“I’ve been through many hurricanes, but this was a slow-moving storm that had made landfall in Corpus,” Graham recalled. “Nobody could predict exactly where it would move from there. When it started shifting towards Houston, I knew it was going to be really bad. I was mainly focused on Lamar and Houston and communicating with commanders at both locations trying to get a feel of what they were going through. I was prepared at that point for people to be boated out. I was texting and emailing them, ‘Are y’all prepared? Where will you go? Do you know where all your guys are? If someone’s home floods, are you taking them in?’

“I was the acting superior during Hurricane Rita [the 2005 category 5 storm that resulted in more than 100 fatalities] so I felt like I knew this scene. I knew it was important to reach out to the commanders and ask what all members are doing, to get group texts going and to check in daily.”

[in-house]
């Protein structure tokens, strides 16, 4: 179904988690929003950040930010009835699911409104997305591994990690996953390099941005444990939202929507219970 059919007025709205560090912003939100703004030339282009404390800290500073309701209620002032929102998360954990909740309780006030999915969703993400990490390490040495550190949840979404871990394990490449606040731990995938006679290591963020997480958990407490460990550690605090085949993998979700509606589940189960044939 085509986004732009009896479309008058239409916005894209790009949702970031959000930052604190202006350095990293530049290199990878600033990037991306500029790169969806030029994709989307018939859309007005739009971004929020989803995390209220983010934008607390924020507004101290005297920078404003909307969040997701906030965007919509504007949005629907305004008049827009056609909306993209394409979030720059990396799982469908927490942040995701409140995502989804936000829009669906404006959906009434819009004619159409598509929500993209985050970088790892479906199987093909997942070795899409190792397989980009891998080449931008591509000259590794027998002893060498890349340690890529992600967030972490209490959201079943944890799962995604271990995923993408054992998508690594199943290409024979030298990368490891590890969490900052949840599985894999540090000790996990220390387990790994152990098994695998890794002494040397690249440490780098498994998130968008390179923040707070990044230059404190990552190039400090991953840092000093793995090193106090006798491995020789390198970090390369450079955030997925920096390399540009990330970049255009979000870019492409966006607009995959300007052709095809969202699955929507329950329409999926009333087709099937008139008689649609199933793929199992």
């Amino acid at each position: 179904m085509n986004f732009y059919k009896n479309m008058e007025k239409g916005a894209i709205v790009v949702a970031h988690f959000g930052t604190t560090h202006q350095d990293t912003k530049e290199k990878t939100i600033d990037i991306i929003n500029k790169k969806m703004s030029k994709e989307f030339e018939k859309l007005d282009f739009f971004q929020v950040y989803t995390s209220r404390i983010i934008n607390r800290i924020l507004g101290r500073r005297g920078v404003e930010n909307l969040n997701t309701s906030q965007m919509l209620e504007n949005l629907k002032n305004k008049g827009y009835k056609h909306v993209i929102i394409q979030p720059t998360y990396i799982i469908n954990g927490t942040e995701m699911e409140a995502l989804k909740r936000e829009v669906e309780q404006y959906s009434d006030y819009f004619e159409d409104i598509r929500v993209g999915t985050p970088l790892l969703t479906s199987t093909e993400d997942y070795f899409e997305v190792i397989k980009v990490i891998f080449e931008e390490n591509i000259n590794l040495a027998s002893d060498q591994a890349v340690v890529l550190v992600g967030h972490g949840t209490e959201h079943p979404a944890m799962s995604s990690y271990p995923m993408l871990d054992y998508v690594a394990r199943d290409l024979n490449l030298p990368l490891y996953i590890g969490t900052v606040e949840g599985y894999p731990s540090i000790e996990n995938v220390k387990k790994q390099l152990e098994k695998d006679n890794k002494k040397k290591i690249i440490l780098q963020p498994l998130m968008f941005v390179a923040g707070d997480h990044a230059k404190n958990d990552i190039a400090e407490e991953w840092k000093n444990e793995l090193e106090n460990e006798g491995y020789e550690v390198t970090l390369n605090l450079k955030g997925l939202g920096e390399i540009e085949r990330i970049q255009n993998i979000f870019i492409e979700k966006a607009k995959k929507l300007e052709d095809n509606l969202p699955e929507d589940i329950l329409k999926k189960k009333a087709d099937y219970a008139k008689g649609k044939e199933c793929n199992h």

“Several of our members had their homes completely flooded,” said Dylan Knau, Commander of Zeta Psi (Lamar). “At least four members here lost everything. We started fundraising efforts through selling T-shirts and set up a GoFundMe page, which helped.”

Because campus was temporarily closed, Zeta Psi brothers jumped into action to volunteer. “We helped get those animals rescued at the Humane Society [of Southeast Texas], and every member was helping someone, somewhere.”

In fact, members of Zeta Psi walked, fed and cared for the dogs and cats at the shelter while shelter workers transported animals in shifts to Tennessee. Their efforts made Beaumont’s local paper. Without planning, many gentlemen have already served two to three times their needed community hours for the year.

“Fifteen homes in my Kingwood neighborhood were flooded,” says Graham, “but we got lucky. I had sent my son and wife to Dallas. During Tropical Storm Allison [2001] we were in the Texas Medical Center, with my son in the hospital. That was bad, but nothing like this. As soon as I heard that Beaumont was flooded, I felt I needed to go there and help somehow.”

When floodwaters began to clear and Graham could safely travel to Beaumont, he returned to his hometown to help friends and fraternity brothers with their clean-up process. Waterlines on homes were four feet above ground level, and a similar scene was found in Kingwood.